Peter Alliss was nattering to a friend on a flight back from Ireland, discussing how he had missed a chance to win that week's golf tournament. It was a conversation that led to one of the greatest careers in sports commentary.
Alliss' tale of golfing woe was clearly wonderfully told and it was overheard by someone working in television who could spot broadcasting potential. Ten days later a letter arrived from BBC producer Ray Lakeland.
It said, so Alliss told me: "I was sitting behind you and you were telling the story of how you lost and it was very amusing. Would you like to come and work with us at The Open?"
"I was only 30 years old, I was still trying to win The Open," Alliss continued. "But they said just come up after your round and tell us what it was like out there, and that's what I did - and I've been there ever since."
And so, at the 1961 Open at Royal Birkdale, Peter Alliss, who has died at the age of 89, embarked on a broadcasting career that made him the undisputed 'voice of golf'.
His final broadcast came only last month, when he described Dustin Johnson's Masters victory at Augusta. Because of recent ill health and caution surrounding the Covid-19 pandemic, he commentated from a screen at his home in Surrey.
Back in 1961 Alliss combined his very first efforts behind the microphone with playing duties, and finished in a share of eighth place behind Arnold Palmer.
The charismatic American champion was starting to popularise golf across the globe, paving the way for figures such as Jack Nicklaus, Lee Trevino, Tom Watson and Severiano Ballesteros to become international superstars.
And thanks to the chance of an airline seating plan, television sport had discovered the perfect voice to accompany their exploits. The images were initially monochrome but Alliss had the words and delivery to turn them technicolor.
He brought knowledge and authority, having come from a golf dynasty that made him one of Britain's best players of the 1950s and '60s. The son of leading professional Percy Alliss, he was born in Berlin on 28 February 1931.
Weighing 14 pounds 11 ounces, he was believed to have been Europe's heaviest baby at the time. He left school aged 14 and devoted himself to the game of golf, playing for the England boys team in 1946.
A year later his went to his first Open after travelling with his father to Royal Liverpool.
"I was obviously excited," he told me earlier this year. "The journey up on the train, going to Bournemouth from Ferndown.
"We went on the bus with golf clubs and suitcases and everyone looked at us as if were mad. 'What the hell have you got in that bag?' Then the train up to London and up to Chester and then we had a bus along to Hoylake."
The youngster was somewhat overwhelmed and failed to qualify, but went on to post five top 10s in 24 appearances between 1951 and 1974. He won more than 30 tournaments at home and abroad, including the Spanish, Italian and Portuguese Opens.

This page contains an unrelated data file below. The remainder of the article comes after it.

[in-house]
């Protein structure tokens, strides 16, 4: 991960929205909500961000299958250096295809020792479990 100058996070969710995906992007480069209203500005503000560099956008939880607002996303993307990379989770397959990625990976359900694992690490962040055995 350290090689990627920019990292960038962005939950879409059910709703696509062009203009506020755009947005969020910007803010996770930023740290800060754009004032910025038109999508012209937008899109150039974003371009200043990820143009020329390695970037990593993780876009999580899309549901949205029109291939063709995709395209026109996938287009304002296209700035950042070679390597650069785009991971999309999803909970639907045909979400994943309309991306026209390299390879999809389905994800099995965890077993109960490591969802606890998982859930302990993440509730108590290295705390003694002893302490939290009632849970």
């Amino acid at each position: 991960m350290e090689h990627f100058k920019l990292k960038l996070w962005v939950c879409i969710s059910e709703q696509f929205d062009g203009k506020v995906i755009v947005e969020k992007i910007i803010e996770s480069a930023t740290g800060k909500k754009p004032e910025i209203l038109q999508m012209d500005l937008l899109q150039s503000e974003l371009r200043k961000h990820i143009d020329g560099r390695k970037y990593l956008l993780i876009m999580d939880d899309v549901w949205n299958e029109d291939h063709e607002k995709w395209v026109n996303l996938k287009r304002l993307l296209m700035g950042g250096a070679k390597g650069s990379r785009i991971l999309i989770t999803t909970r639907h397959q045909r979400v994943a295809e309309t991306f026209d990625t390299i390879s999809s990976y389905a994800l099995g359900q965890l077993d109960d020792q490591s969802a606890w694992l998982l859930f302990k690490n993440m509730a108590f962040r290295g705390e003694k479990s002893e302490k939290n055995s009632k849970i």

Alliss missed the cut in his two Masters appearances, in 1966 and 1967, but won Britain's PGA Championship three times - in 1957, 1962 and 1965. He made his Ryder Cup debut in 1953 at Wentworth.
A fluffed chip on the final hole cost him a vital half in his singles match against Jim Turnesa as Great Britain suffered an agonising 6½-5½ defeat. "We should have won," Alliss later admitted. "And we would have done if Bernard Hunt and I had won our matches."
Alliss added: "The Ryder Cup is one of the world's best sporting events. It's such an honour to say I've played in golf's greatest team event eight times."
And there was to be triumph to follow the initial disappointment. In 1957 he was on the GB team that claimed its first win against the Americans in 24 years. "There was great jubilation," he remembered.
Alliss could boast an unbeaten record against Palmer in singles matches, taking one-and-a-half points from their two encounters, played when the American superstar was at the height of his powers.
Yet for all this playing pedigree, it is for his broadcasting skills that he will be most remembered.
Following the death of Henry Longhurst, Alliss took over as the BBC's lead golf commentator. Golf gravitas was supplemented by sharp wit and whimsy that made his a uniquely charming voice. It brought him millions of fans on both sides of the Atlantic.
As golf grew ever more popular, he became one of Britain's most famous figures, hosting the highly successful Pro-Celebrity Golf programme on BBC television and his own chat show 'Around with Alliss', which attracted many of the biggest entertainment stars of the 1970s and '80s.
His influence on golf stretched far and wide. He had a course architecture business with Dave Thomas that included among its commissions The Belfry, which has hosted four Ryder Cups. Alliss also wrote several books on the game.
He was a traditionalist who enjoyed the peculiarities of golf club life and he remained a brilliant and buoyant raconteur until the very end. When we met at his house in February this year he spent two hours energetically regaling me with tales of Opens past and his views on the modern game.
He wondered where manners had gone and whether today's stars were as skilful as those who played in the early 20th Century. But above all, he was still interested and fascinated by the sport. He was determined to carry on commentating, looking forward to being there for the 150th Open at St Andrews in 2022.
He had been to the last 69 of them and saw no reason to stop. The game was his life and within it he was an immense and irreplaceable presence.
A colossus in his sport and in broadcasting, he will be greatly missed.